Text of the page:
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Gaza Diaries. Don’t Look Left by Atef Abu Saif - vital testimony from a man who survived ‘only by mistake’

This outstanding book details the privations and inconveniences that beset a population under constant attack, and also the psychological torment the situation engenders

Don’t Look Left: A Diary of Genocide
Don’t Look Left: A Diary of Genocide
Author: Atef Abu Saif
ISBN-13: 978-1912697946
Publisher: Comma Press
Guideline Price: £11.99

On October 7th last, Atef Abu Saif, novelist and the Palestinian Authority’s culture minister, was visiting family in Jabilia, the refugee camp in northern Gaza where he grew up, when the Israeli military started bombarding the exclave in response to the Hamas-led attacks on southern Israel earlier that day.

Abu Saif’s government position would have given him the opportunity to flee to his home on the West Bank but he refused to abandon his family and, along with his 15-year-old son Yasser, stayed put as the war began. As he had done in the 2014 Gaza War, he has published a detailed diary, giving an account of the 85 days he and his son stayed in the Gaza Strip before they escaped, racked with guilt, to Egypt on December 30th.

Abu Saif is an expert diarist, his prose succinct and poetic in devastating measure. Don’t Look Left doesn’t quite encapsulate the visceral horror of what Gazans have endured for the past five months but it is no worse for that – there is no shortage of news reports and social media posts that do. Where the book stands out is in providing a breakdown of the privations and inconveniences, both big and minor, that beset a population under constant attack, and also the psychological torment the situation engenders.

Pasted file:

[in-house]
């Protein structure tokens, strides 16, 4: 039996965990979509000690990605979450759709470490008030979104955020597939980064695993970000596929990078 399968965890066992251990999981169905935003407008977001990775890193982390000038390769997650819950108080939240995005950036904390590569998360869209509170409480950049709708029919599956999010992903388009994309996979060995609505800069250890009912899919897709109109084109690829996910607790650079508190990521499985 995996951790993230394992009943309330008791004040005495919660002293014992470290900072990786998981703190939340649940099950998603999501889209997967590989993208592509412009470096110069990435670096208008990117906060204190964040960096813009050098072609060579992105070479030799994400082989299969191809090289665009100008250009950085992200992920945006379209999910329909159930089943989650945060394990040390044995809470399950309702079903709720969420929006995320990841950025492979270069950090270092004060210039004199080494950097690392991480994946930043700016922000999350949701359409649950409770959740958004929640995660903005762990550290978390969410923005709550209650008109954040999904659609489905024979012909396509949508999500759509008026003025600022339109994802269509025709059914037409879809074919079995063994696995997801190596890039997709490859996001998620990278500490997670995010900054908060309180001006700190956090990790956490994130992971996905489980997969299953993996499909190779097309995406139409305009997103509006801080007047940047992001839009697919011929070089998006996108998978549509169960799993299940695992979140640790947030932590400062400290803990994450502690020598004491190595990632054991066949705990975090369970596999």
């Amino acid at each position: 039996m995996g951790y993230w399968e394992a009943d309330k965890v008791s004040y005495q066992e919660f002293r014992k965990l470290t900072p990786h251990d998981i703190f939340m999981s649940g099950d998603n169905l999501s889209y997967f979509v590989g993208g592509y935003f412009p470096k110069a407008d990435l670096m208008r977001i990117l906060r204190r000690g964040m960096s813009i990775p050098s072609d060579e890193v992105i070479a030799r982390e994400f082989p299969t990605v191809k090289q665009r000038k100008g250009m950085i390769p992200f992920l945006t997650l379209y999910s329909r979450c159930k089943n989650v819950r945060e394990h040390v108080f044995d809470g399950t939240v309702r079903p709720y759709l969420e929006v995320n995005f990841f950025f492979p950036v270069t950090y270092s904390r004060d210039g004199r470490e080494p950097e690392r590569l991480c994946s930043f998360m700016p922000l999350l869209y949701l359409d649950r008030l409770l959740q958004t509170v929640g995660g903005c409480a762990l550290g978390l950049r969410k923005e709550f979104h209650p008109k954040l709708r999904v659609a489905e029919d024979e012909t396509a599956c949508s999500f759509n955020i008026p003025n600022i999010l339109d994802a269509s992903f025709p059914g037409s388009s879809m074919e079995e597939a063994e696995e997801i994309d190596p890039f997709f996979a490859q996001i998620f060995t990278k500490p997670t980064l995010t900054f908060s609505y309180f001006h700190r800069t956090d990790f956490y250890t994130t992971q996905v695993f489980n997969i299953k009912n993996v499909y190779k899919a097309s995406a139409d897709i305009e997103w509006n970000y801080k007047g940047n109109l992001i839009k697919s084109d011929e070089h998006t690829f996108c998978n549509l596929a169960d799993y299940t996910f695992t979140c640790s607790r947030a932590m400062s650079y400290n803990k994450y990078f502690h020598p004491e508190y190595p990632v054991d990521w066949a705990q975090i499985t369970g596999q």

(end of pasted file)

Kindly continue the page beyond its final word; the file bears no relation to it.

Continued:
He and Yasser survive, he writes, “only by mistake, because a rocket failed to reach us. Because death didn’t recognise us, or mistook us for someone else. We wake up each day, only by these accidents.” Gaza is a place where people come to expect death at any moment, where women go to bed at night fully clothed for fear their corpses might be pulled from the rubble in a state of undress.


The author loses friends and relatives in the bombings, including his sister-in-law, her husband and their two sons, and journalists such as Mohammed al-Jaja and the director of the NGO Press House Bilal Jadallah, the latter of whom the book is dedicated to.

Don’t Look Left is necessarily incomplete, given its author left before the humanitarian situation got even worse in Gaza. But, even in a conflict as thoroughly documented (and sometimes mis-documented) as this one, it is a vital testimony, if a grim and distressing read.

Oliver Farry

Oliver Farry is a contributor to The Irish Times